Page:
Be warned – after an evening of concentrated Frederick Ashton, you may well find yourself exhibiting the physical symptoms of ballet ecstasy. These include: inability to make small-talk for at least half an hour after the curtain drops; near-unconscious humming of certain phrases of Satie, Liszt or Strauss, and – most embarrassing on the Tube – arms that keep wanting to float up into an open fifth position, wrists and palms curving round in that expressive and unashamedly classical way characteristic of Ashton, the founding choreographer of The Royal Ballet and practically the sole genius of “English” choreography.

The first part of the evening was a trio of desserts – three differently flavoured ballet bites of thirteen, six and five minutes respectively. La Valse, set to Ravel, was a mousse with a tart garnish: frothy, exuberant, and yet not too sweet. Nineteen couples whirl with some desperation across a ballroom, streaks of black and grey among their diamanté and pastel ballgowns. The men in their black tights and shoes have the best moments – there is something deeply pleasing about the geometry of all those lean legs jumping, crossing and changing direction in mid-air.

“Meditation”, a pas de deux from Thaïs, might have been an indulgent little dollop of something smooth and tangy, if Leanne Benjamin and Valerij Hristov had actually appeared to like each other. Benjamin, though cold, was dancing well, but Hristov was stony-faced and uncomfortable (to be fair, anyone would be in a 1970s chest-baring orange doublet).

Voices of Spring, on the other hand, was a shamelessly likeable take on extremely hummable Johann Strauss. Yuhui Choe and Alexander Campbell, two of The Royal Ballet’s champion smilers, danced like principals in the making: her phrasing and his jumps might warrant special mention but they were so tight, and well-matched, that my encomium on perfect timing, technique and acting applies equally to both of them.

After the first interval, there was a distinct change of gear, into the long-limbed modernism of Monotones I and II, set to Satie’s Gnossiennes and Gymnopédies respectively. Each is a hypnotic study in line: the first asks for spacious attitudes (like an arabesque with the raised leg bent) from its three dancers, and keeps them moving on bent supporting legs in a sequence of fondus which reads like a very slow grand allegro – hard work indeed, but gratifying to see pulled off well by Emma Maguire, Akane Takada and Dawid Trzensimiech. The second, more of a classic adagio in its positions, requires exceptional control and flawless lines to look good, particularly as the dancers are left exposed by both the Gymnopédies’ thin orchestration and by unforgiving white all-in-ones. No wonder then, that it had to be given to three principals, Marianela Núñez, Ed Watson and Federico Bonelli, who delivered effortless serenity.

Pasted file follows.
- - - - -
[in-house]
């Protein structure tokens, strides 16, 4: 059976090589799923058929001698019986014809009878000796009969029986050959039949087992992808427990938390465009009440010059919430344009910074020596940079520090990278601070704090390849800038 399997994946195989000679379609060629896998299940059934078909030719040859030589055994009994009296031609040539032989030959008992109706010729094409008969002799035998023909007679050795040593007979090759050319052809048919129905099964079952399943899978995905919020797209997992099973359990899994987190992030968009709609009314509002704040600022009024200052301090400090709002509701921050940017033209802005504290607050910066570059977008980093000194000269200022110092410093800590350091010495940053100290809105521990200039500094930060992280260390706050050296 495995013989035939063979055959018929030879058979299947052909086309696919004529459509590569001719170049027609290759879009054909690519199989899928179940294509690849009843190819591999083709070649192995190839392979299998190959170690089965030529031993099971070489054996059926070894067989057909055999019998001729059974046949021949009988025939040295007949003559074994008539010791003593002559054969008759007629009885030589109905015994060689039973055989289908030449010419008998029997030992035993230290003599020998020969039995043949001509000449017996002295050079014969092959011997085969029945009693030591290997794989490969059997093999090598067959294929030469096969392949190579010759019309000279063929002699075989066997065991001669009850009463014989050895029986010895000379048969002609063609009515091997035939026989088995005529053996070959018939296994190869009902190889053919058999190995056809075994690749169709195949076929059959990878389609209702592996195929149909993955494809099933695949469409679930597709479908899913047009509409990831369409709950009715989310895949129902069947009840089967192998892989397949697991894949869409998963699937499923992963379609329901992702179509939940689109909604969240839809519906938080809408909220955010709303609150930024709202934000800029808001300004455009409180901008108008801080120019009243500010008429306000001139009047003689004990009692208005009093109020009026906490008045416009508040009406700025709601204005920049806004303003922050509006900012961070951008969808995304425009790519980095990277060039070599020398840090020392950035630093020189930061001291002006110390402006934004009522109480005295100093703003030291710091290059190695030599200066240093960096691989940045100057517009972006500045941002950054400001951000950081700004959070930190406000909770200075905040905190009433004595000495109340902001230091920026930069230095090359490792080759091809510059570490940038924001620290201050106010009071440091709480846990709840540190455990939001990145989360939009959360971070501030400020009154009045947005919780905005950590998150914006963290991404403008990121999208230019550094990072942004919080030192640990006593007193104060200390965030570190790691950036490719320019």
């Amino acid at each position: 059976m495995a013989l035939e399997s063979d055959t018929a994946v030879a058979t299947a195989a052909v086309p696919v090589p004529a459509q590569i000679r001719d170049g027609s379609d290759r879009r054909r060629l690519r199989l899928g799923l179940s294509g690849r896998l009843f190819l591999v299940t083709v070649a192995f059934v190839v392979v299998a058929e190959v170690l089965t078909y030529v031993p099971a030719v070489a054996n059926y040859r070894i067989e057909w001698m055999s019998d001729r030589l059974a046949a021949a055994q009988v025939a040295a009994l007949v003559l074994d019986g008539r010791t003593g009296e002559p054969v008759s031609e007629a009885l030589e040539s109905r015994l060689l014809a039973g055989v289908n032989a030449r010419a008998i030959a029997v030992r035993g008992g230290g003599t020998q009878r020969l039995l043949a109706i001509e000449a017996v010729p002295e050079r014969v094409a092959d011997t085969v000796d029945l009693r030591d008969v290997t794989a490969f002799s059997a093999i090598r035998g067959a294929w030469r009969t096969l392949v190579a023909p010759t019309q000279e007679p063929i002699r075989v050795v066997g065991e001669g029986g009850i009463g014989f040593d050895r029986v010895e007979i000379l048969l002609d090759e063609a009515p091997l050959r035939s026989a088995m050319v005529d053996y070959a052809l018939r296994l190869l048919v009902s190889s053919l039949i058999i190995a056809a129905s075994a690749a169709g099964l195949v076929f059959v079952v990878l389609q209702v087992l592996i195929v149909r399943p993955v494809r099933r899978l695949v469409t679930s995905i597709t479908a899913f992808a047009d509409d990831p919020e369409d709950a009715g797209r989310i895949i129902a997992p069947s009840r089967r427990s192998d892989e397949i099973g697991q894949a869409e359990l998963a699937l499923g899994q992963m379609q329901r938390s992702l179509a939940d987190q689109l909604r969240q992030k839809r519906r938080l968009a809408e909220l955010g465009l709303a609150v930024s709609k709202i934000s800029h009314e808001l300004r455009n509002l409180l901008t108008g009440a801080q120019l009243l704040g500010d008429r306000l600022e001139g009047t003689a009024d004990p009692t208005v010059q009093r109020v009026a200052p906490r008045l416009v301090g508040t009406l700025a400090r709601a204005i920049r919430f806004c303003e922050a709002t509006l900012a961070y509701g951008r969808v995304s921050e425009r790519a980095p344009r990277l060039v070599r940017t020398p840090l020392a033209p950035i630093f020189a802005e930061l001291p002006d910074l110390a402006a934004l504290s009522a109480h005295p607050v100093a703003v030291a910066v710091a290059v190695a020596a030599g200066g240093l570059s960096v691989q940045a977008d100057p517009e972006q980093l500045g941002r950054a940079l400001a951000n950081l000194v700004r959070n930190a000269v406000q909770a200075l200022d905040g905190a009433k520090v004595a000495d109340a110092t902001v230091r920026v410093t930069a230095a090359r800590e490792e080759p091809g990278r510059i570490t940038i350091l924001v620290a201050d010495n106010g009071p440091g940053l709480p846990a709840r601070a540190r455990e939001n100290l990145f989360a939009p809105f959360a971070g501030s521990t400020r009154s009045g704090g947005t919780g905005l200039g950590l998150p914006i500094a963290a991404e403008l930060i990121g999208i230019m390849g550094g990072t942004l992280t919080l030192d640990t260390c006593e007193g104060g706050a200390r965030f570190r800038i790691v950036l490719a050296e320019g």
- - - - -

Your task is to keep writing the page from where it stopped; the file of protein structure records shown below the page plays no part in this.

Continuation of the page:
After all that serenity though, the third part of the programme saw the pure effusion of dramatic storytelling that, let’s face it, most of the audience were excited about. Ashton’s Marguerite and Armand is his half-hour telling of the Dame aux Camélias topos, perhaps best known as Verdi’s La Traviata. Made for Fonteyn and Nureyev when their partnership was at its most intense, it was for many years danced only by them: its first restaging was as recent as 2000. Only the strongest dramatic ballerinas can hope to fill Fonteyn’s shoes in a role that requires as much acting as dancing: chief among them, perhaps, is former Royal Ballet Principal Tamara Rojo, who is now Artistic Director of English National Ballet but back on her old stage for three nights in this run. The Armand to her Marguerite was another sometime habitué of the Opera House, the young Ukrainian star Sergei Polunin who resigned so suddenly in 2012.

Together, these two are ravishing. In Cecil Beaton’s costumes, garnished with creamy camelias, and acting one of the most Romantic of all heroines, Rojo is mesmerising, her considerable physical capacities absolutely harnessed to the drama, so that the tremulous rise of one foot from demi to full pointe was as heart-stopping as her wildest leaps into Polunin’s arms. Polunin is blessed with both looks and raw talent to a rare degree, and has the panache, the strength, the easy confidence of a young dancer at his physical peak; his facial acting was a little less nuanced than Rojo’s, perhaps, but his dancing said more than enough (a couple of floatingly easy grands jetés he knocked out in the country scene would be grounds alone for Marguerite to be so desperately in love). Were they better than Fonteyn/Nureyev? Or the last time they danced these roles themselves? I can’t answer – I wasn’t there. But last night’s performance certainly left me with an acute case of ballet ecstasy.